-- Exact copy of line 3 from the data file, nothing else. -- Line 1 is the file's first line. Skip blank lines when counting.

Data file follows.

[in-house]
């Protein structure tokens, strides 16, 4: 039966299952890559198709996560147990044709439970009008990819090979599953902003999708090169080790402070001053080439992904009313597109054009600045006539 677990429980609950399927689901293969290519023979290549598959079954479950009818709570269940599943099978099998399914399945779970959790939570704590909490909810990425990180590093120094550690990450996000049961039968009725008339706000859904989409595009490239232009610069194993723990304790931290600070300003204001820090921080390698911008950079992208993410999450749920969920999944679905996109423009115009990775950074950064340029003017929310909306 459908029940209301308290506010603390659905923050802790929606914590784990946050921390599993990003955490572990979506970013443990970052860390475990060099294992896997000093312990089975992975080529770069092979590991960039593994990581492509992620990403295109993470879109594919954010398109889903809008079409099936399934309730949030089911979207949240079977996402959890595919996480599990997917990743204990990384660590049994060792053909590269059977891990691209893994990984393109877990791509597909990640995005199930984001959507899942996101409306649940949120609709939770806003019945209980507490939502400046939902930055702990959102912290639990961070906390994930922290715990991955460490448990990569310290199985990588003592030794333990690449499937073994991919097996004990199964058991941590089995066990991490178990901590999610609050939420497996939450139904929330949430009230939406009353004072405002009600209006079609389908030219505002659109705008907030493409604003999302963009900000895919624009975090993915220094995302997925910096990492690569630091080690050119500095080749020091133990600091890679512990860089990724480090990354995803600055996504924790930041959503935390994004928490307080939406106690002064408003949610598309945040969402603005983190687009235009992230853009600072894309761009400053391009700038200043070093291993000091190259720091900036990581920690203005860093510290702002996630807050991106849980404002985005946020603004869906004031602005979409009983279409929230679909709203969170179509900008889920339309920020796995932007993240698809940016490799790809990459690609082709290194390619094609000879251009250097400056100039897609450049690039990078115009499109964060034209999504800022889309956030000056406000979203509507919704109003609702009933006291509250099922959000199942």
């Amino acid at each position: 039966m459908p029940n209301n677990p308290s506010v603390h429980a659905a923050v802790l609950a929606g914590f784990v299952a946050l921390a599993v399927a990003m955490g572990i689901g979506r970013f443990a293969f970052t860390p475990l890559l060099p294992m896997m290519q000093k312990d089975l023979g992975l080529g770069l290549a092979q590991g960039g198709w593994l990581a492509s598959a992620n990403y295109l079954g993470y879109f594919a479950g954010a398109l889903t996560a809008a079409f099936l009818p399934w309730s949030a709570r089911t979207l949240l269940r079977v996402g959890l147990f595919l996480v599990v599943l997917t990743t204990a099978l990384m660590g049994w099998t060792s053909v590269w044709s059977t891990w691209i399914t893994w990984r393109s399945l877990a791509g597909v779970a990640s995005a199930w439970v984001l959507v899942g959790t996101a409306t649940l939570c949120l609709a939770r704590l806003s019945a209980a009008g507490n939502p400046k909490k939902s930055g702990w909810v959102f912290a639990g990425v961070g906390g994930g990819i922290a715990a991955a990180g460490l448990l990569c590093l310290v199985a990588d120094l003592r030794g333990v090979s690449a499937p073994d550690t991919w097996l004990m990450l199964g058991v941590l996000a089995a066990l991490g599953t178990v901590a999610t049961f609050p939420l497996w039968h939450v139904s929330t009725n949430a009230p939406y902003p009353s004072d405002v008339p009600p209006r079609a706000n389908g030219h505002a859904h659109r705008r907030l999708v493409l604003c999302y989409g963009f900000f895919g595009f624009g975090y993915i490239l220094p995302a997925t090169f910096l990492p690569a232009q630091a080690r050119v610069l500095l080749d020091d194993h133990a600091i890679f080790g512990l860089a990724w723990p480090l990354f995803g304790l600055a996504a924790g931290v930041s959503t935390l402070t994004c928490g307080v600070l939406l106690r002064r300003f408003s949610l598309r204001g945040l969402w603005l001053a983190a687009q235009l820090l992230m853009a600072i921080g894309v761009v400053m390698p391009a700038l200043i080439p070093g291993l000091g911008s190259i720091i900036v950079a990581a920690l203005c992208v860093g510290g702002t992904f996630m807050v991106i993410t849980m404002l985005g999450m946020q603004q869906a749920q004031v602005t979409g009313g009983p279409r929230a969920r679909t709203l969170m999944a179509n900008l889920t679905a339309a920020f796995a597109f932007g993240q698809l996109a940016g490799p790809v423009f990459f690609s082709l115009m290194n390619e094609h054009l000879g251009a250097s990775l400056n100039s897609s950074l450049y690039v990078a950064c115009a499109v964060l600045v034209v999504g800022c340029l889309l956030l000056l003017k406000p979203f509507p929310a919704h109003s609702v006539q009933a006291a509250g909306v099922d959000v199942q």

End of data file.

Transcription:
């Amino acid at each position: 039966m459908p029940n209301n677990p308290s506010v603390h429980a659905a923050v802790l609950a929606g914590f784990v299952a946050l921390a599993v399927a990003m955490g572990i689901g979506r970013f443990a293969f970052t860390p475990l890559l060099p294992m896997m290519q000093k312990d089975l023979g992975l080529g770069l290549a092979q590991g960039g198709w593994l990581a492509s598959a992620n990403y295109l079954g993470y879109f594919a479950g954010a398109l889903t996560a809008a079409f099936l009818p399934w309730s949030a709570r089911t979207l949240l269940r079977v996402g959890l147990f595919l996480v599990v599943l997917t990743t204990a099978l990384m660590g049994w099998t060792s053909v590269w044709s059977t891990w691209i399914t893994w990984r393109s399945l877990a791509g597909v779970a990640s995005a199930w439970v984001l959507v899942g959790t996101a409306t649940l939570c949120l609709a939770r704590l806003s019945a209980a009008g507490n939502p400046k909490k939902s930055g702990w909810v959102f912290a639990g990425v961070g906390g994930g990819i922290a715990a991955a990180g460490l448990l990569c590093l310290v199985a990588d120094l003592r030794g333990v090979s690449a499937p073994d550690t991919w097996l004990m990450l199964g058991v941590l996000a089995a066990l991490g599953t178990v901590a999610t049961f609050p939420l497996w039968h939450v139904s929330t009725n949430a009230p939406y902003p009353s004072d405002v008339p009600p209006r079609a706000n389908g030219h505002a859904h659109r705008r907030l999708v493409l604003c999302y989409g963009f900000f895919g595009f624009g975090y993915i490239l220094p995302a997925t090169f910096l990492p690569a232009q630091a080690r050119v610069l500095l080749d020091d194993h133990a600091i890679f080790g512990l860089a990724w723990p480090l990354f995803g304790l600055a996504a924790g931290v930041s959503t935390l402070t994004c928490g307080v600070l939406l106690r002064r300003f408003s949610l598309r204001g945040l969402w603005l001053a983190a687009q235009l820090l992230m853009a600072i921080g894309v761009v400053m390698p391009a700038l200043i080439p070093g291993l000091g911008s190259i720091i900036v950079a990581a920690l203005c992208v860093g510290g702002t992904f996630m807050v991106i993410t849980m404002l985005g999450m946020q603004q869906a749920q004031v602005t979409g009313g009983p279409r929230a969920r679909t709203l969170m999944a179509n900008l889920t679905a339309a920020f796995a597109f932007g993240q698809l996109a940016g490799p790809v423009f990459f690609s082709l115009m290194n390619e094609h054009l000879g251009a250097s990775l400056n100039s897609s950074l450049y690039v990078a950064c115009a499109v964060l600045v034209v999504g800022c340029l889309l956030l000056l003017k406000p979203f509507p929310a919704h109003s609702v006539q009933a006291a509250g909306v099922d959000v199942q």